New yokozuna Terunofuji moved a step closer to winning his first title at sumo’s highest rank on Saturday, September 25 when he used a textbook arm throw to defeat ozeki Takakeisho on the penultimate day of the Autumn Grand Sumo Tournament.
Terunofuji got a left-hand outside grip on the belt of Takakeisho shortly after the face-off. After an unsuccessful first attempt, the Mongolian eventually executed the arm throw to send Takakeisho (8-6) sprawling to the dirt surface while improving to 12-2.
His only losses in the 15-day meet that will conclude on Sunday, September 26 came at the hands of sekiwake Meisei and rank-and-filer Daieisho.
The only grand champion competing in the meet at Ryogoku Kokugikan, Terunofuji is one win ahead of rank-and-filer Myogiryu.
Terunofuji will face ozeki Shodai for a chance to win his fifth title on the final day while Myogiryu takes on Meisei.
Veteran grappler Myogiryu ensured the title will come down to the final day when he took advantage of a superior face-off to get a grip on the belt of Shodai and shove the ozeki out to improve to 11-3.
Myogiryu beat ozeki Takakeisho the previous day and sent Shodai to his sixth loss against eight wins.
“I’m not at the same rank as ozeki but I wanted to do my best against a higher-ranked opponent,” Myogiryu said. “I tried not to think about anything other than winning today’s match. I’ll prepare as best I can for tomorrow."
Meisei walks out of the dohyo after beating Onosho.
In other major bouts, sixth-ranked maegashira Onosho came in too low at the face-off and was swatted down in a matter of seconds by Meisei to drop to 10-4. Meisei improved to 7-7 and can secure a winning record on the final day.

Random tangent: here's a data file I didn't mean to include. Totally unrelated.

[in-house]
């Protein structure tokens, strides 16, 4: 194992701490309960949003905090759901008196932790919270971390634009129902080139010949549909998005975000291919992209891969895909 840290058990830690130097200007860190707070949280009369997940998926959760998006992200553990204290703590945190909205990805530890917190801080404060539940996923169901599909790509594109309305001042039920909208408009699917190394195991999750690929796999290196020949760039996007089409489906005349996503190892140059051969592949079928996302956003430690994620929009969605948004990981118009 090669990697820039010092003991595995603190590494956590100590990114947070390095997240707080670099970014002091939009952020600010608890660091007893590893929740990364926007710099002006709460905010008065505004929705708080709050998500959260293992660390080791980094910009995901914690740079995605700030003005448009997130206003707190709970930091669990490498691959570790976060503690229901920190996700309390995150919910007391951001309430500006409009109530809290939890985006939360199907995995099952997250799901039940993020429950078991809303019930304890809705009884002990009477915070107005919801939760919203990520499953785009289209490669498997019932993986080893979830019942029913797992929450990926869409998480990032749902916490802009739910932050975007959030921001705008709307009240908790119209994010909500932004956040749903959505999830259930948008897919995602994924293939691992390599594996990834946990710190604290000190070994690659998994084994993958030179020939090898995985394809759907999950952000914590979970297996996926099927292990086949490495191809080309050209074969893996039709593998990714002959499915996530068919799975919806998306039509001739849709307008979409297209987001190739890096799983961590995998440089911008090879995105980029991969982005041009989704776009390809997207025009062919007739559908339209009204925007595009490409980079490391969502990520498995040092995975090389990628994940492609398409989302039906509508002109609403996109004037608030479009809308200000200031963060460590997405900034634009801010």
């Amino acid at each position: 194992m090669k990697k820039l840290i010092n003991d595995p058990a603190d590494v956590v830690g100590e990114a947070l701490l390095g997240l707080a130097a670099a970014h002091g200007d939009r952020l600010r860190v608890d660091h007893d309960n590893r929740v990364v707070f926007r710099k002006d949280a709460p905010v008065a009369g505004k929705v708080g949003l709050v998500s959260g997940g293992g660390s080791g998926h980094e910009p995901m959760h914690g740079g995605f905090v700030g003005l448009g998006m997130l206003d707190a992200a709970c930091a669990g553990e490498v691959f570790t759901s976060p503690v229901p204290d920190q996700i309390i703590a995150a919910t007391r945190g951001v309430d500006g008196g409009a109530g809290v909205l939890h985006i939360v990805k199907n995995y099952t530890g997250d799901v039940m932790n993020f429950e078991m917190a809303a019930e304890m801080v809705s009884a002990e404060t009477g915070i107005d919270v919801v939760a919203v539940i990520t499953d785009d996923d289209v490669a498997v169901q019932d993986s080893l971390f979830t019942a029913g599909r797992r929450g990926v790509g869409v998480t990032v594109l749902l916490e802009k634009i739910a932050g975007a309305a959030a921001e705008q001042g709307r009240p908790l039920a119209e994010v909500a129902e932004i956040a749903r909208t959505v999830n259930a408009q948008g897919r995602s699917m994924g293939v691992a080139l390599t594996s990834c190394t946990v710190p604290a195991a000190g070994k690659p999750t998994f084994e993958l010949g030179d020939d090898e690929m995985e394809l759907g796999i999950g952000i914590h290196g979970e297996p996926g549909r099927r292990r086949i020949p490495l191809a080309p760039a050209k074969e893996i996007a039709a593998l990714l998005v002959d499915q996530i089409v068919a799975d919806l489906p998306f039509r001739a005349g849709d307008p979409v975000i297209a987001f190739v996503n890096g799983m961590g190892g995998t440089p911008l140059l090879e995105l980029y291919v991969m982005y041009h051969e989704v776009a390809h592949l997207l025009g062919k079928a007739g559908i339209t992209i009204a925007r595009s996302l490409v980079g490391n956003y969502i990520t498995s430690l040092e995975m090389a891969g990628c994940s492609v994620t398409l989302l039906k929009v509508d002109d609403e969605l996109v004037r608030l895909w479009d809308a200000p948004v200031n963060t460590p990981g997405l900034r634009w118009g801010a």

No. 11 maegashira Endo saw his title hopes dashed when he simply appeared to lose his footing against komusubi Ichinojo to drop to 10-4.
Mongolian Ichinojo improved to 8-6 with the thrustdown win to secure a winning record for the Autumn Basho.
No. 8 maegashira Okinoumi used an arm throw to send sekiwake Mitakeumi sprawling to the dirt surface.
Okinoumi moved to 10-4 while Mitakeumi fell to 8-6.
Kiribayama overpowers Tochinoshin to improve to 8-6.
No. 2 maegashira Kiribayama wrapped up a winning record and improved to 8-6 with a well-timed leg kick that toppled 12th-ranked Tochinoshin, who dropped to 7-7.
Top maegashira Hoshoryu, a nephew of former yokozuna Asashoryu, showed great perseverance at the edge when he got a hold of Chiyotairyu’s arm and twisted the 10th-ranked maegashira down to improve to 5-7-2. Chiyotairyu was handed his seventh loss but could secure a winning record on the final day of competition.
Further down the ranks, sixth-ranked maegashira Ura used a rare “ashitori” technique where he grabbed the leg of No. 14 maegashira Kaisei (5-9) and forced his larger opponent out to improve to 6-8.
First Star: Terunofuji. With a clutch win over an opponent that has given him trouble in the past, yokozuna Terunofuji deserves full credit for maintaining his lead.
Second Star: Myogiryu. The veteran grappler showed incredible poise in beating an ozeki for the second straight day.
Third Star: Hoshoryu. All but forced out over the edge, Hoshoryu somehow found the determination to recover and post a last-gasp win over Chiyotairyu.
Author: Jim Armstrong
The author is a longtime journalist who has covered sports in Japan for more than 25 years. You can find his articles here, on JAPAN Forward.
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